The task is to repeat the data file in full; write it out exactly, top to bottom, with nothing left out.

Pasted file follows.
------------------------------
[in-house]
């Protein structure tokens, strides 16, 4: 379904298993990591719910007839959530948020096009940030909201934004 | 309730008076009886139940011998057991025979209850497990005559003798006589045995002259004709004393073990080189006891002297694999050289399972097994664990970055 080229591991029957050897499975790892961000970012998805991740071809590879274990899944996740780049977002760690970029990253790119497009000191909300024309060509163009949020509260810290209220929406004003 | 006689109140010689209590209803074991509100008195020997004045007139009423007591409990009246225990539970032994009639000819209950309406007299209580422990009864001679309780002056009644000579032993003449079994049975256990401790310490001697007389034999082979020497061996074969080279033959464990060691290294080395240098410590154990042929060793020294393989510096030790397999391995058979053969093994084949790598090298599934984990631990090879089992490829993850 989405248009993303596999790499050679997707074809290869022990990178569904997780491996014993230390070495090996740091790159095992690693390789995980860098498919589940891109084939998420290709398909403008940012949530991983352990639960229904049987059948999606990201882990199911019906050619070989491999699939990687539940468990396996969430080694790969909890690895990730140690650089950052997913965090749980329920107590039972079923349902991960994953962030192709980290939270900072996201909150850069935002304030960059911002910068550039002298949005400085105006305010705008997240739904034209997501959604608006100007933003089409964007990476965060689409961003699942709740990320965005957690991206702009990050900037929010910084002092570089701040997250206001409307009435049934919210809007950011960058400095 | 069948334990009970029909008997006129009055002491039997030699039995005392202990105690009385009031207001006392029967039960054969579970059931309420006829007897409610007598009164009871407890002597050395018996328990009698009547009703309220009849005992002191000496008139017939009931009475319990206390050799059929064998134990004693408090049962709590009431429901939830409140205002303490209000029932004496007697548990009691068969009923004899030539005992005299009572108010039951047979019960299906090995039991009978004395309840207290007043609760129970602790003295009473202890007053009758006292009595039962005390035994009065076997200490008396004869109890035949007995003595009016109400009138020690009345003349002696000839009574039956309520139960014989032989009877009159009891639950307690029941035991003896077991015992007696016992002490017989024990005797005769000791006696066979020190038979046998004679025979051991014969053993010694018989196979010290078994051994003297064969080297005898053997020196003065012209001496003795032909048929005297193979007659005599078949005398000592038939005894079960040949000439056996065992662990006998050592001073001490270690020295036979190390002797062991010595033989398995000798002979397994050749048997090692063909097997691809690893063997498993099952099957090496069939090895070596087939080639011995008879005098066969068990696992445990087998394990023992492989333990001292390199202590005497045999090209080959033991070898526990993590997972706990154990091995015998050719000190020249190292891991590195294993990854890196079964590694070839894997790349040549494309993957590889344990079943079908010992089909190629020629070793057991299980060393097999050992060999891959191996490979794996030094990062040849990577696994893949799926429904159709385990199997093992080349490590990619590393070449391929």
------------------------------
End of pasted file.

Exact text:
[in-house]
């Protein structure tokens, strides 16, 4: 379904298993990591719910007839959530948020096009940030909201934004 | 309730008076009886139940011998057991025979209850497990005559003798006589045995002259004709004393073990080189006891002297694999050289399972097994664990970055 080229591991029957050897499975790892961000970012998805991740071809590879274990899944996740780049977002760690970029990253790119497009000191909300024309060509163009949020509260810290209220929406004003 | 006689109140010689209590209803074991509100008195020997004045007139009423007591409990009246225990539970032994009639000819209950309406007299209580422990009864001679309780002056009644000579032993003449079994049975256990401790310490001697007389034999082979020497061996074969080279033959464990060691290294080395240098410590154990042929060793020294393989510096030790397999391995058979053969093994084949790598090298599934984990631990090879089992490829993850 989405248009993303596999790499050679997707074809290869022990990178569904997780491996014993230390070495090996740091790159095992690693390789995980860098498919589940891109084939998420290709398909403008940012949530991983352990639960229904049987059948999606990201882990199911019906050619070989491999699939990687539940468990396996969430080694790969909890690895990730140690650089950052997913965090749980329920107590039972079923349902991960994953962030192709980290939270900072996201909150850069935002304030960059911002910068550039002298949005400085105006305010705008997240739904034209997501959604608006100007933003089409964007990476965060689409961003699942709740990320965005957690991206702009990050900037929010910084002092570089701040997250206001409307009435049934919210809007950011960058400095 | 069948334990009970029909008997006129009055002491039997030699039995005392202990105690009385009031207001006392029967039960054969579970059931309420006829007897409610007598009164009871407890002597050395018996328990009698009547009703309220009849005992002191000496008139017939009931009475319990206390050799059929064998134990004693408090049962709590009431429901939830409140205002303490209000029932004496007697548990009691068969009923004899030539005992005299009572108010039951047979019960299906090995039991009978004395309840207290007043609760129970602790003295009473202890007053009758006292009595039962005390035994009065076997200490008396004869109890035949007995003595009016109400009138020690009345003349002696000839009574039956309520139960014989032989009877009159009891639950307690029941035991003896077991015992007696016992002490017989024990005797005769000791006696066979020190038979046998004679025979051991014969053993010694018989196979010290078994051994003297064969080297005898053997020196003065012209001496003795032909048929005297193979007659005599078949005398000592038939005894079960040949000439056996065992662990006998050592001073001490270690020295036979190390002797062991010595033989398995000798002979397994050749048997090692063909097997691809690893063997498993099952099957090496069939090895070596087939080639011995008879005098066969068990696992445990087998394990023992492989333990001292390199202590005497045999090209080959033991070898526990993590997972706990154990091995015998050719000190020249190292891991590195294993990854890196079964590694070839894997790349040549494309993957590889344990079943079908010992089909190629020629070793057991299980060393097999050992060999891959191996490979794996030094990062040849990577696994893949799926429904159709385990199997093992080349490590990619590393070449391929």